Did the pronunciation of "Genghis" Khan change? If so, when and why

When I was growing up his name was commonly pronounced Gain-gus, but twice in the last week I’ve heard NPR shows refer to him as Jain-gus. What gives?

(I also thought I knew how to pronounce “Hawaii” and “Pakistan” but now I hear those pronounced differently, too… I just can’t keep up!)

Until our Mongolian scholars check in, I’ll give my opinion. I think that many names of “foreign” people & places we’ve been using in English-language countries have been pronounced as early explorers & scholars understood them. In some cases, they probably didn’t hear what the “natives” were really saying. Also, languages change over time.

It’s a smaller world now. Even those of us who remember John Wayne playing Genghis Khan can just check out Youtube.

Seems to me I’ve always pronounced with a soft g sound for both syllables - Jenn - Jis. I have no idea where I picked that up. I’ve also heard hard g variants for a long time, too.

Not been to Mongolia, but throughout Central Asia it’s pronounced “Chinghis”, with a “ch” sound, which I think is also close to the Mongolian pronunciation.

I’d also suspect Bridget is right in that we may have ended up with “Genghis” because of early western visitors hearing it as that and putting it as such into writing (or first being written down that way by someone they then repeated the name to in that way)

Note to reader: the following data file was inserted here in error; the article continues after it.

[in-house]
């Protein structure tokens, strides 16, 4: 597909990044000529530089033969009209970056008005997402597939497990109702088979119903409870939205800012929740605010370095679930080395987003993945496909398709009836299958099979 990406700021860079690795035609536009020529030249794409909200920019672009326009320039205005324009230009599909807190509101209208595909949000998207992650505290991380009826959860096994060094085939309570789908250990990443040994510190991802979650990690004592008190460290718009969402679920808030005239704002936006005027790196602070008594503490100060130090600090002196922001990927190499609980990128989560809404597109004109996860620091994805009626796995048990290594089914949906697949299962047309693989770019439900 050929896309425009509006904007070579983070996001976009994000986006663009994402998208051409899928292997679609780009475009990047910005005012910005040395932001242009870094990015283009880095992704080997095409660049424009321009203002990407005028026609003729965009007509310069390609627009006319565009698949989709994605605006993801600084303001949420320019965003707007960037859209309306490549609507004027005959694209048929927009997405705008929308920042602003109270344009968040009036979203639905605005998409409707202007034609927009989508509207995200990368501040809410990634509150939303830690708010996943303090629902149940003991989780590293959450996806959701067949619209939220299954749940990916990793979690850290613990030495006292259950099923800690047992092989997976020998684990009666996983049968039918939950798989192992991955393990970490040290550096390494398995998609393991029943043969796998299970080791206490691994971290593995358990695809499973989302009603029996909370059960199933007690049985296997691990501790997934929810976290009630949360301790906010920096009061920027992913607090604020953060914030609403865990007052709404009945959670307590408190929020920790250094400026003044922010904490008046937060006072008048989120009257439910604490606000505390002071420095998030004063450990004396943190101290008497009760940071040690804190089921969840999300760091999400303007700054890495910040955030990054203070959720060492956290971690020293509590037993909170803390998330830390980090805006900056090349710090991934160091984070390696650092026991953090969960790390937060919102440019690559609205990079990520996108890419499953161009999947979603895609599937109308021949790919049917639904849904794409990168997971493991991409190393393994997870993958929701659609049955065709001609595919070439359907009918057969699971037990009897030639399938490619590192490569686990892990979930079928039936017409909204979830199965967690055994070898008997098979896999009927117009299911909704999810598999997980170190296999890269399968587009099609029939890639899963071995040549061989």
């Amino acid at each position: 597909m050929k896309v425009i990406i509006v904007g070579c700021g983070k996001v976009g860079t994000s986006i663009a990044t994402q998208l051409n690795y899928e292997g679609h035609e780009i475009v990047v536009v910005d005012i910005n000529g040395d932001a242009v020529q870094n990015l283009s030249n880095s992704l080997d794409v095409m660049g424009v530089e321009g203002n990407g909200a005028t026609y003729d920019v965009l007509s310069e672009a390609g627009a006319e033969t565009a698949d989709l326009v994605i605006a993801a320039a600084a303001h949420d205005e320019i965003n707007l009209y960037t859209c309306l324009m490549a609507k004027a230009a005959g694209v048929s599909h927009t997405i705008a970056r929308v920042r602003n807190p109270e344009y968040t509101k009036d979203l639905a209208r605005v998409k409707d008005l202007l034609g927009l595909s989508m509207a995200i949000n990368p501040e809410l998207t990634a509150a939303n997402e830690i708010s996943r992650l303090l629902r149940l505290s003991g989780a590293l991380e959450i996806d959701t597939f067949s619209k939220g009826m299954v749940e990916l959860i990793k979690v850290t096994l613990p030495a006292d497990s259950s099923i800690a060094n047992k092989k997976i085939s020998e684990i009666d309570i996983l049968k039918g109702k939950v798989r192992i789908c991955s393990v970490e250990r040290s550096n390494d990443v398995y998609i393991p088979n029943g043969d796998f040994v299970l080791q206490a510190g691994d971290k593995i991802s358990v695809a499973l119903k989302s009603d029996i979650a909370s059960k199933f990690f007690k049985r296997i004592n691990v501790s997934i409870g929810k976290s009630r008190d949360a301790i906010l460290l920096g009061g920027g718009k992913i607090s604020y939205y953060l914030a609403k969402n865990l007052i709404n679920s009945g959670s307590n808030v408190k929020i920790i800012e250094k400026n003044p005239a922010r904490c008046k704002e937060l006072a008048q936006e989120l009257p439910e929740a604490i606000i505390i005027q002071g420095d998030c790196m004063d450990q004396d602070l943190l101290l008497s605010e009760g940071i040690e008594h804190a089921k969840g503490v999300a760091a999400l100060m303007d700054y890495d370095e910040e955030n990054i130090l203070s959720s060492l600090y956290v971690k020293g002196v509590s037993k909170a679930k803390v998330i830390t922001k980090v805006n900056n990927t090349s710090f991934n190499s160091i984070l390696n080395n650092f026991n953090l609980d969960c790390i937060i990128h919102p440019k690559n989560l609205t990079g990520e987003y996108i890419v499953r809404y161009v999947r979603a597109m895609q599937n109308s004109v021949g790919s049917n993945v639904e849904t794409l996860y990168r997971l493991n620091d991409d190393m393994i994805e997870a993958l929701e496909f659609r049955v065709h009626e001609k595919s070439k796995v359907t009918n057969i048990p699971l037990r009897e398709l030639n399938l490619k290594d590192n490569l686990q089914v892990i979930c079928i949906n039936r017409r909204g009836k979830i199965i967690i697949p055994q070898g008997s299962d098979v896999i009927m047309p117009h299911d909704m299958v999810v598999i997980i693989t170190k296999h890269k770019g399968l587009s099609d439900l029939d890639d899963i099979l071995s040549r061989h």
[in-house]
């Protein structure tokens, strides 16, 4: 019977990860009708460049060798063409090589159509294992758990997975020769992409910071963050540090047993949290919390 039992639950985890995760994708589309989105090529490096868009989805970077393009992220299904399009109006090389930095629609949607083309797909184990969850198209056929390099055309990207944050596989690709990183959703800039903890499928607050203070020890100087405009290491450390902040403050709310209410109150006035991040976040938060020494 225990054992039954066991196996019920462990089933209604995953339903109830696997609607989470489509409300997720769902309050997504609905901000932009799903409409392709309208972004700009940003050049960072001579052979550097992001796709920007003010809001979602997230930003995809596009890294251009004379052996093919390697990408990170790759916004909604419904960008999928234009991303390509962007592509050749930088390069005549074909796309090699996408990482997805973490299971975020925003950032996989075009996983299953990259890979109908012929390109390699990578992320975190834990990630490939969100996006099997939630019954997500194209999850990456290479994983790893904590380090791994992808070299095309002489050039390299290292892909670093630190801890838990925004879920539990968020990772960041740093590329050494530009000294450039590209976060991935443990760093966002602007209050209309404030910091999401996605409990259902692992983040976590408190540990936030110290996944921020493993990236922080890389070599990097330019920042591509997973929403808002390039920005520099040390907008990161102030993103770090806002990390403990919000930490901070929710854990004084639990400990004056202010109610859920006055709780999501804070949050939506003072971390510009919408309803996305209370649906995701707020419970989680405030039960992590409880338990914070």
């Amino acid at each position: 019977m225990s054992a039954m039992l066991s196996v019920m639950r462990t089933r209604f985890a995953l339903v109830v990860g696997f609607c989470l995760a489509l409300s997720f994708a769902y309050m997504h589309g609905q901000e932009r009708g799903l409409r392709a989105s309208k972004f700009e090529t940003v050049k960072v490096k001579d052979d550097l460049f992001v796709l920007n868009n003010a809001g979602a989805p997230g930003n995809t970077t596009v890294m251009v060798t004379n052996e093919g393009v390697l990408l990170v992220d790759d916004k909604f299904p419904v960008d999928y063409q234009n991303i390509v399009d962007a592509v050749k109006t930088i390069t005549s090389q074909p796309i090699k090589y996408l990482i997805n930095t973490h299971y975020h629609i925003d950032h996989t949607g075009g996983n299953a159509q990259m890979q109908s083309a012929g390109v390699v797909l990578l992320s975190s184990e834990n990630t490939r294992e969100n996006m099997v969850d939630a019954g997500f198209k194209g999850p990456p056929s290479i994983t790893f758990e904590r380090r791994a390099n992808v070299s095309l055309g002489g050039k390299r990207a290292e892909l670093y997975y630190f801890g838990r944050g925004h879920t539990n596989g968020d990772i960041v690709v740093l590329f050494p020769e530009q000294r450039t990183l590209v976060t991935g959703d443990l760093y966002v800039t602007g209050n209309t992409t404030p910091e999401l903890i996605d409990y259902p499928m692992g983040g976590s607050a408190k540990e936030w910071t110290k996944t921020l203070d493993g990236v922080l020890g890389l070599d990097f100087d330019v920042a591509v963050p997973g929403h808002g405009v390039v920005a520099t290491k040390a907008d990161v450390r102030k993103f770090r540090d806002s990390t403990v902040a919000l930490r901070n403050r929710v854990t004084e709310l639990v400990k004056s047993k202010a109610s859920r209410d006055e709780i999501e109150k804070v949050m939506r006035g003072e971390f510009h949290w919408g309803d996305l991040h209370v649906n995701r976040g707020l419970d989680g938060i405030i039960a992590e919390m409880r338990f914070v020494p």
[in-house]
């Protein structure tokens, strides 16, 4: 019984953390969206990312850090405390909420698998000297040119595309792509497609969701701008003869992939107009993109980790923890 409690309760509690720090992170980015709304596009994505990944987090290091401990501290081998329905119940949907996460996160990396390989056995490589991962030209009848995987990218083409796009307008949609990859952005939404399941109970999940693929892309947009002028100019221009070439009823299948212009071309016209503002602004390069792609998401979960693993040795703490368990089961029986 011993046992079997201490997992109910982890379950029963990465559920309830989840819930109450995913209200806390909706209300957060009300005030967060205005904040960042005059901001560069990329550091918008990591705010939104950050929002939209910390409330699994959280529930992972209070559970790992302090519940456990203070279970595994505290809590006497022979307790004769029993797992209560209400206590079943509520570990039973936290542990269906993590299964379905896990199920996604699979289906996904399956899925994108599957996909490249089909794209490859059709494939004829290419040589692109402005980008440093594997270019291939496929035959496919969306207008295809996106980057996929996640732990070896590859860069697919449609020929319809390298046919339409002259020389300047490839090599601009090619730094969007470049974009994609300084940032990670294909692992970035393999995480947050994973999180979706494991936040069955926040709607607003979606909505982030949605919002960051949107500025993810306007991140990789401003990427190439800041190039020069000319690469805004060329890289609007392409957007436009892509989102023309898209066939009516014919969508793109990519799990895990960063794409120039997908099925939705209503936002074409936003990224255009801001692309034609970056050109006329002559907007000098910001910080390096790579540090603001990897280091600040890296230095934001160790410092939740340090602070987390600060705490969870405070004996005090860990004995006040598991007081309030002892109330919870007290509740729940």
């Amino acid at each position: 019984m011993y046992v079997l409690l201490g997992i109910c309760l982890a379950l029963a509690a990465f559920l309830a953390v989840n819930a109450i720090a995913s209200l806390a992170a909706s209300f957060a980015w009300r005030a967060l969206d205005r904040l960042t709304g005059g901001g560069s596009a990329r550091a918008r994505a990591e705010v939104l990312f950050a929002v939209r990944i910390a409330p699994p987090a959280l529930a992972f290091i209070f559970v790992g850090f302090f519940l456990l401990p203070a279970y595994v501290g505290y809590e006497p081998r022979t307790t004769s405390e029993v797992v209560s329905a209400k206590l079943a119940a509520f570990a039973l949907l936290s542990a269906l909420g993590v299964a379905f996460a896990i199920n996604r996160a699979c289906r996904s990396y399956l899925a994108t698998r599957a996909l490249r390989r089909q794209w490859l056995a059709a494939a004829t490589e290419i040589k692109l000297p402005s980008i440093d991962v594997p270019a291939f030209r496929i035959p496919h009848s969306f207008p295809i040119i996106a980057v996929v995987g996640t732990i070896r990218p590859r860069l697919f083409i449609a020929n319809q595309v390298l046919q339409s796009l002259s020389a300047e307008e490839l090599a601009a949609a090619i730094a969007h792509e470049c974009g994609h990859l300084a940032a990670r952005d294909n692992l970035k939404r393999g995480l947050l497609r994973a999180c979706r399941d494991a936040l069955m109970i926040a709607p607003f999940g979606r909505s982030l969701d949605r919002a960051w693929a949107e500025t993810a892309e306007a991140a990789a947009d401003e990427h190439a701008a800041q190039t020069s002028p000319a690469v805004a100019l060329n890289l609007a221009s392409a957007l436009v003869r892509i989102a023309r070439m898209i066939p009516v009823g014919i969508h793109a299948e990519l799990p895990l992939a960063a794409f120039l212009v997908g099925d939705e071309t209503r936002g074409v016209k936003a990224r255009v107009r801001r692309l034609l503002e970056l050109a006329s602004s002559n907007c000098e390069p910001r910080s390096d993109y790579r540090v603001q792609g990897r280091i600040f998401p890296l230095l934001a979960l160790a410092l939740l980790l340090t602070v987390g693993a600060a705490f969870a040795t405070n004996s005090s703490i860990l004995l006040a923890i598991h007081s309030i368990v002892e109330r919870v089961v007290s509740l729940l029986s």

The only time I ever heard “Jenjis” Khan is back is 2004 when John Kerry ran for president.

That’s pretty much on the money for a modern Mongolian pronunciation. The modern Mongolian pronunciation of “Khan” now ends in the “-ng” of English hang.

I have an old World Book from 1964 and it gives Genghis with a “soft g.” I remember how confused I was as the World Book said soft G while everyone pronounced it with a hard G.

I’ve always pronounced it with hard G’s, the way this authoritative source does.

I never heard with a soft G until just this morning on NPR.

I was only half awake and don’t remember why they were talking about him today, though.

That was definitely the first time I ever heard it. Then some in the media began using his pronunciation… perhaps so as not to embarass him?

“Jenghiz Khan” appears to exist as an alternate spelling too.